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How to Calculate a Percentage of an Amount Using a Decimal Multiplier

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I am a former maths teacher and owner of DoingMaths. I love writing about maths, its applications and fun mathematical facts.

A percentage symbol

A percentage symbol

Why Use the Decimal Multiplier Method of Finding a Percentage?

There are many methods of finding percentages of an amount. You could build up your answer by finding simple percentages such as 50%, 10%, 1% etc. and adding them up. You could divide by 100 to find 1% and then multiply up to find what you need. These are great methods and have their uses, but the multiplier method is especially useful as it can be used to solve other problems such as percentage increases and decreases, compound interest, reverse percentage problems and more.

What is a Decimal Multiplier?

The decimal multiplier is simply the percentage you are working with after it has been converted into a decimal. Converting from a percentage into a decimal is easily done if you remember that 'per-cent' means 'out of 100'. This means that for any percentage, to convert it into decimal form, you divide by 100.

Examples

32% = 32 ÷ 100 = 0.32

6% = 6 ÷ 100 = 0.06

125% = 125 ÷ 100 = 1.25

How to Use Your Decimal Multiplier

Now that you have converted your percentage into a decimal, you simply multiply this by your amount.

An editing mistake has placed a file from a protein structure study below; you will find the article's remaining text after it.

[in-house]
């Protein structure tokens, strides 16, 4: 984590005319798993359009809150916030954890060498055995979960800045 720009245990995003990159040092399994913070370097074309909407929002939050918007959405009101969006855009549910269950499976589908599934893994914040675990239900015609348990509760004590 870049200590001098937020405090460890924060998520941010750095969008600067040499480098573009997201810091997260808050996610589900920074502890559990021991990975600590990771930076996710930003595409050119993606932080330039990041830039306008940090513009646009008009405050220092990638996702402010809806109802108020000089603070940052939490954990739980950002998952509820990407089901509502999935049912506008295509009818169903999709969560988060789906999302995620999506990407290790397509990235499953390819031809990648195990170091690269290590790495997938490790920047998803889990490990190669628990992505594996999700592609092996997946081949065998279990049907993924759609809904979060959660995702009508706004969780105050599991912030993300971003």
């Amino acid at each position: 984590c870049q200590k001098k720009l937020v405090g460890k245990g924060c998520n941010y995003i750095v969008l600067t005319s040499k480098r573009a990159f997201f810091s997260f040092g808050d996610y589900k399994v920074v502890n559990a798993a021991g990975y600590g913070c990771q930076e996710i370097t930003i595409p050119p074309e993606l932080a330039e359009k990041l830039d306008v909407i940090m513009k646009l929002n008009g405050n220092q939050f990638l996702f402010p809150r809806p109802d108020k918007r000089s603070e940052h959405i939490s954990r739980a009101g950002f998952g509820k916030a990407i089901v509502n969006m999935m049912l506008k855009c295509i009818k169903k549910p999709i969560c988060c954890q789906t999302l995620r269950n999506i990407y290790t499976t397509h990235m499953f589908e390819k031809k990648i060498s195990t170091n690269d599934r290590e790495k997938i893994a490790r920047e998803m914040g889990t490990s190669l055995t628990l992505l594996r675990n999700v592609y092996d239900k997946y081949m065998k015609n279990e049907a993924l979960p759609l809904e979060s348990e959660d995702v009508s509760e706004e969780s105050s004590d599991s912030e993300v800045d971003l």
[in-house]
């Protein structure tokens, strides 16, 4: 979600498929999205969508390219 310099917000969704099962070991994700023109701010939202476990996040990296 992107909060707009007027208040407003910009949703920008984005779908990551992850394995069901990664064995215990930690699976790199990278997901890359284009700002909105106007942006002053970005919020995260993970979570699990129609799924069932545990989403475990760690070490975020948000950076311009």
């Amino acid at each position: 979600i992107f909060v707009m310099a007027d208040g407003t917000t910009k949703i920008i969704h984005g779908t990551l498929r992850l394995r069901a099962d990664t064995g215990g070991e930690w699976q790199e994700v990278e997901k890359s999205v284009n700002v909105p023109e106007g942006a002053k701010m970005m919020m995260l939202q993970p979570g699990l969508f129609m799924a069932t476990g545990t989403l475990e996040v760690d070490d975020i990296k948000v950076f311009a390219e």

Example

32% of 160

32% = 32 ÷ 100 = 0.32

32% of 160 = 0.32 × 160 = 51.2


Example 2

8% of 60

8% = 8 ÷ 100 = 0.08

8% of 60 = 0.08 × 60 = 4.8

This Method Even Works With Percentages Over 100%

If your percentage is larger than 100%, the method is still exactly the same; find your multiplier by dividing by 100, then multiply your amount.

Example

145% of 63

145% = 145 ÷ 100 = 1.45

145% of 63 = 1.45 × 60 = 87

Note that as your percentage is larger than 100%, the answer is larger than your starting number.

Using the Decimal Multiplier Method for Compound Percentage Changes

Check out my article on compound percentage changes to find out about one use of the decimal multiplier method.

This content is accurate and true to the best of the author’s knowledge and is not meant to substitute for formal and individualized advice from a qualified professional.

© 2021 David

Comments

David (author) from West Midlands, England on June 23, 2021:

You're welcome. Thank you for the comment.

Umesh Chandra Bhatt from Kharghar, Navi Mumbai, India on June 22, 2021:

Simple and useful. Thanks.

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